What is Anticipatory Grief?

What is anticipatory grief?

Most of us think of grief as something that happens after death. In fact, grief can start a long time before your beloved pet dies, but this is often not acknowledged, talked about or even understood.

When Stan was diagnosed with Lymphoma we knew it was terminal. I remember being so conflicted that I was already starting to grieve yet this beautiful boy was still with us and we were still fighting to help him. I remember hugging him and crying then feeling guilty for feeling that way because he was still with us. We had hoped that the medication the vet prescribed would give us a little longer but from him limping and going to the vets it was 2 short weeks until we lost him.

I didn’t know the facts about anticipatory grief then but I do now and I still would have felt the same because it is perfectly normal.

It is completely normal to begin grieving before death, if you are aware that your pet is going to die soon. When you get a terminal diagnosis for your beloved pet the grief can begin right then and there. All the feeling and thoughts you experience at this time can be just as intense and difficult as those after their death.

How is it different to other kinds of grief?

Grieving before your pet dies might feel no different to the grief you experience afterwards, but it does have some unique challenges.

Firstly, not everyone will experience anticipatory grief. For some, it may be that not acknowledging what is happening is a very good coping strategy and grieving may be perceived as giving up hope.

Those who are living with the knowledge of their beloved pets impending death can find themselves conflicted. On the one hand, they hold onto the hope that they won’t die, but at the same time, they are struggling with the idea of letting their much loved pet go when the time comes to say goodbye.

People can go between these two different positions and it is a difficult situation to cope with. You don’t want to be upset, you want to enjoy your last days or weeks together but at the same time you know you are going to lose them.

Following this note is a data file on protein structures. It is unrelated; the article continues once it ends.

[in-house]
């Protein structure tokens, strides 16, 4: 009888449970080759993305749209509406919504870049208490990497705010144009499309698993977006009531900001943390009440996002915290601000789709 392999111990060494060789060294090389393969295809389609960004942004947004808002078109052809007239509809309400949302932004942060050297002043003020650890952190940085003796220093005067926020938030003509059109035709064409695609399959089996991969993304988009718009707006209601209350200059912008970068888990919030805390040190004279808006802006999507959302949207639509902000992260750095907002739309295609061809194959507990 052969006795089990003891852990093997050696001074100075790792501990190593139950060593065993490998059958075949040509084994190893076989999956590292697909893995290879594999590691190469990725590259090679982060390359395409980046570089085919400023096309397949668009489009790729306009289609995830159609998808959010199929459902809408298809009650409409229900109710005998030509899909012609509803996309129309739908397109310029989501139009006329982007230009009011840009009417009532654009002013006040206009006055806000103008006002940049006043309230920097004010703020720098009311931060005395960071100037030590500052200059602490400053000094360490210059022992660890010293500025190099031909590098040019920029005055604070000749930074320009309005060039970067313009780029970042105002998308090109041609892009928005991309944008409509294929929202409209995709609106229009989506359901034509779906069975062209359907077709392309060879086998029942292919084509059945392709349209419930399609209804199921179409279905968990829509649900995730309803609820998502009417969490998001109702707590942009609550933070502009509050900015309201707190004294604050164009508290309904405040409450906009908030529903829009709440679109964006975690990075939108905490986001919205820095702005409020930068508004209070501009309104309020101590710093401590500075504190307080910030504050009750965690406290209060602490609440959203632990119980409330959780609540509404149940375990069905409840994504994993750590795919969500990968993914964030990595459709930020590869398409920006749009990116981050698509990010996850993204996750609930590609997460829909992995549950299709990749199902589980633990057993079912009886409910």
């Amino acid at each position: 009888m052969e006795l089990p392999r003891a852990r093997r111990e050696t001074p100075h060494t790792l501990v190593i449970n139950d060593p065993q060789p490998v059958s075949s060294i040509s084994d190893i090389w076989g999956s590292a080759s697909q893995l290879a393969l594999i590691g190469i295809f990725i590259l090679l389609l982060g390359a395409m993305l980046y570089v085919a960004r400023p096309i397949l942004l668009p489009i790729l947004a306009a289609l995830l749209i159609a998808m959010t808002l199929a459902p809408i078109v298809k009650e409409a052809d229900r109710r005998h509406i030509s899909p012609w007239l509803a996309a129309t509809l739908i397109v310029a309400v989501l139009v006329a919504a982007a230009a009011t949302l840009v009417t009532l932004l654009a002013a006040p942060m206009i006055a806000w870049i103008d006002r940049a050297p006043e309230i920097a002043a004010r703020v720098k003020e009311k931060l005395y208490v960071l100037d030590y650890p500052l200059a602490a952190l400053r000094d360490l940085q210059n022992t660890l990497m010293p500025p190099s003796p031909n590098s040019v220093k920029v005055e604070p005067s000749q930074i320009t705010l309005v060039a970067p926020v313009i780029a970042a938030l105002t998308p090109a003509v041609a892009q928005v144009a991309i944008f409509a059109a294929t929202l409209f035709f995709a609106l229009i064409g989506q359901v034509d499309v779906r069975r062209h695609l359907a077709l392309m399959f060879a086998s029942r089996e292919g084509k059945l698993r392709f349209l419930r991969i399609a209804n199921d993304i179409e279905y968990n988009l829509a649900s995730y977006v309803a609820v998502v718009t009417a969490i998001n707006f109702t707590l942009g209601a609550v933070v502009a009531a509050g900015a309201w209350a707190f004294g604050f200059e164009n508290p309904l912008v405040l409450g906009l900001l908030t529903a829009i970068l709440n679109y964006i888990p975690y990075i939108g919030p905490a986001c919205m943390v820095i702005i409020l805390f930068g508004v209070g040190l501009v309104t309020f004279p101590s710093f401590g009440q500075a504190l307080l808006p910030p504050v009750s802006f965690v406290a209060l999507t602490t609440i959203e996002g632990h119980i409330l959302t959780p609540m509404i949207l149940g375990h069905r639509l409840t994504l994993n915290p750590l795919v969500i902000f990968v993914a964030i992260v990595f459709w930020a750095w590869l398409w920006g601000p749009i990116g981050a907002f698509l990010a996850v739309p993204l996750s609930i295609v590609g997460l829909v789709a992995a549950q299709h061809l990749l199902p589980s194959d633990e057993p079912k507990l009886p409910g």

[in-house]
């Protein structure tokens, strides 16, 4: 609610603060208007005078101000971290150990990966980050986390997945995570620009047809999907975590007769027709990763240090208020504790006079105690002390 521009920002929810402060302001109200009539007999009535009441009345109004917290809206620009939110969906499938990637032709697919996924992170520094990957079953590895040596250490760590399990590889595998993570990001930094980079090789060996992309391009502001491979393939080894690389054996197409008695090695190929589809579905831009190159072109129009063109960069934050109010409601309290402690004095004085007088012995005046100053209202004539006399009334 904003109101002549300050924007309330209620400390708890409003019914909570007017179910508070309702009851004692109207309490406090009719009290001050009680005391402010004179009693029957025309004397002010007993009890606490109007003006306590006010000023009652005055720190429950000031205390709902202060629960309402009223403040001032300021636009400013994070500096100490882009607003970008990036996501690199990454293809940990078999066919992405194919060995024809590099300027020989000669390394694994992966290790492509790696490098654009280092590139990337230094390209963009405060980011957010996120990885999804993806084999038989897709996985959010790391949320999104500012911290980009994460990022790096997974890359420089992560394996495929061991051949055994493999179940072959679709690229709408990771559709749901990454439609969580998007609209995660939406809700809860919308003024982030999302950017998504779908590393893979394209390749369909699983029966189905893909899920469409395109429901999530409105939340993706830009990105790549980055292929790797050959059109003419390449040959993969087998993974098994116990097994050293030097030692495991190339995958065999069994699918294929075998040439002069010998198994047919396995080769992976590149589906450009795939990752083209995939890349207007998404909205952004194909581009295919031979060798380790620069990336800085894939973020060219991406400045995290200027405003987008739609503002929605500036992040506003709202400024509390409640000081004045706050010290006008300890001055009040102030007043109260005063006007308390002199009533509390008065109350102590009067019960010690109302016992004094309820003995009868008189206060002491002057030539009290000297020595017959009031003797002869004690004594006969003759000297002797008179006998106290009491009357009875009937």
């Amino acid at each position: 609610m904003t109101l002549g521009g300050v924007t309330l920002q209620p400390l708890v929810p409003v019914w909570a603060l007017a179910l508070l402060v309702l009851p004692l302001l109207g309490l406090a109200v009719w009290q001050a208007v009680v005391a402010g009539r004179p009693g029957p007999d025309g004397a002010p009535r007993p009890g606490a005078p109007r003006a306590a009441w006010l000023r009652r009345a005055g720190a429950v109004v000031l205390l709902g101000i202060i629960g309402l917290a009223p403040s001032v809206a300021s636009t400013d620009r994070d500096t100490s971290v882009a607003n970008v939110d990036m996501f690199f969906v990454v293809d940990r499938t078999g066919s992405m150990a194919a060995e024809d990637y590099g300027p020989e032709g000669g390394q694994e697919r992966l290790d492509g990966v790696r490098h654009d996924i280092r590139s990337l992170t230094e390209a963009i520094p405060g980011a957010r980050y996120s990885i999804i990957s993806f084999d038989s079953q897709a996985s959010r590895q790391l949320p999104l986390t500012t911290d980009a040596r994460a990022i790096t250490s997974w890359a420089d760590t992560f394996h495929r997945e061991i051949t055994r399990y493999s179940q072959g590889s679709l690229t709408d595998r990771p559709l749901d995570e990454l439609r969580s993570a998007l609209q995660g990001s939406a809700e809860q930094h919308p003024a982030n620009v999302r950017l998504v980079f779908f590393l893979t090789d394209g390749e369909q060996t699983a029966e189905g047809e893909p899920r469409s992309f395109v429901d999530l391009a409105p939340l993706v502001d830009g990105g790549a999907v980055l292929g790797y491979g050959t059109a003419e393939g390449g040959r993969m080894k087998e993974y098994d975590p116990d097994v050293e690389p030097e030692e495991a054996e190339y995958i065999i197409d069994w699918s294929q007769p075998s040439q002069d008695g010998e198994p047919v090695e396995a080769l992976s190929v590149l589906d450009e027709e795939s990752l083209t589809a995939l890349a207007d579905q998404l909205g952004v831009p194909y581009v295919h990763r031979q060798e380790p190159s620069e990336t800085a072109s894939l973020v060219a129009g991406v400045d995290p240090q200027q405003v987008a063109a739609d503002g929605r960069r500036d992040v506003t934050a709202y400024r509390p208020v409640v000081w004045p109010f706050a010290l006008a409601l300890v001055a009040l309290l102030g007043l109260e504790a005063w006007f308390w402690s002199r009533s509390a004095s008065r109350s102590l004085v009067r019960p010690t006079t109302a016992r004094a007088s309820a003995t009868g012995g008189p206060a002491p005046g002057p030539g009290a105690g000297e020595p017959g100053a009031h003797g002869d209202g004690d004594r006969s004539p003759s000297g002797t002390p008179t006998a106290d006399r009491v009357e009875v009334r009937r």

How might anticipatory grief affect someone?

We often don’t know when our pet will die but in the terms of terminal illness in our pets we do know the exact time and date they will leave us. Anticipatory grief can wear you down emotionally and physically, it can be so hard to keep going every day.

Fear, anxiety and panic can become part of your life. You may be constantly in a state of hyper-vigilance, wondering what is going to happen next. Constantly watching your pet to make sure they aren’t in pain or suffering can be draining emotionally and physically. It can sap your energy to keep going every day. This takes it toll on your wellbeing and your stability. You might find your emotions are all over the place and you may find yourself very distracted and unable to concentrate.

Time is a factor too, because although, undoubtedly, sudden deaths are deeply shocking and hard to come to terms with, a slow deterioration towards death can erode our wellbeing minute by minute and day by day. This can have a big impact on yourself and your family. There may be a horrible feeling of dread which is stretched out day after day.

You may find yourself putting your own life on hold and feeling fed up on occasions, which is entirely normal and natural. These are the feelings that you don’t feel you can say out loud in fear of judgement from others.

What feelings do you get in anticipatory grief?

There is no emotion you could name which might not present itself in anticipatory grief. The name a few: sadness, anger, frustration, hopefulness, desperation, anxiety, panic, insecurity, guilt, shame, love, isolation, feeling depressed and fed up. All these feelings are totally natural and normal.

Importantly it is also entirely normal to feel that you wish it was all over soon because you can’t bear it any longer. Many people don’t want to admit that feeling but it is very real although you can and do experience feelings of intense guilt because of it. Again this is perfectly normal.

What can you do to support yourself?

Acknowledge to yourself and others (if you can) what you are feeling. Try not to hide those emotions and remember that others in the family may be feeling exactly the same, but no-one is talking about it.

Ask for help. So many people soldier on without saying how they feel and there are people you can talk to. Not just professionals but people who are going through, or have been through the same thing.

Find ways to spend time with your loved pet that is meaningful to both of you, a walk in their favourite place, a trip to the beach, give them their favourite food. Tell them you love them, talk to them, it doesn’t matter what you say, our pets love us unconditionally, spend time with them.

Take care of yourself. Find time to relax, make time to connect with your family and friends, have a relaxing bath, cook a nice meal. Take time to rest. You are important too.

If you need help with how you are feeling please know you are not alone. Seek help, talk to someone. There are so many groups on social media that are available 24/7 and there are professionals, like myself, that you can talk to. You are not alone.

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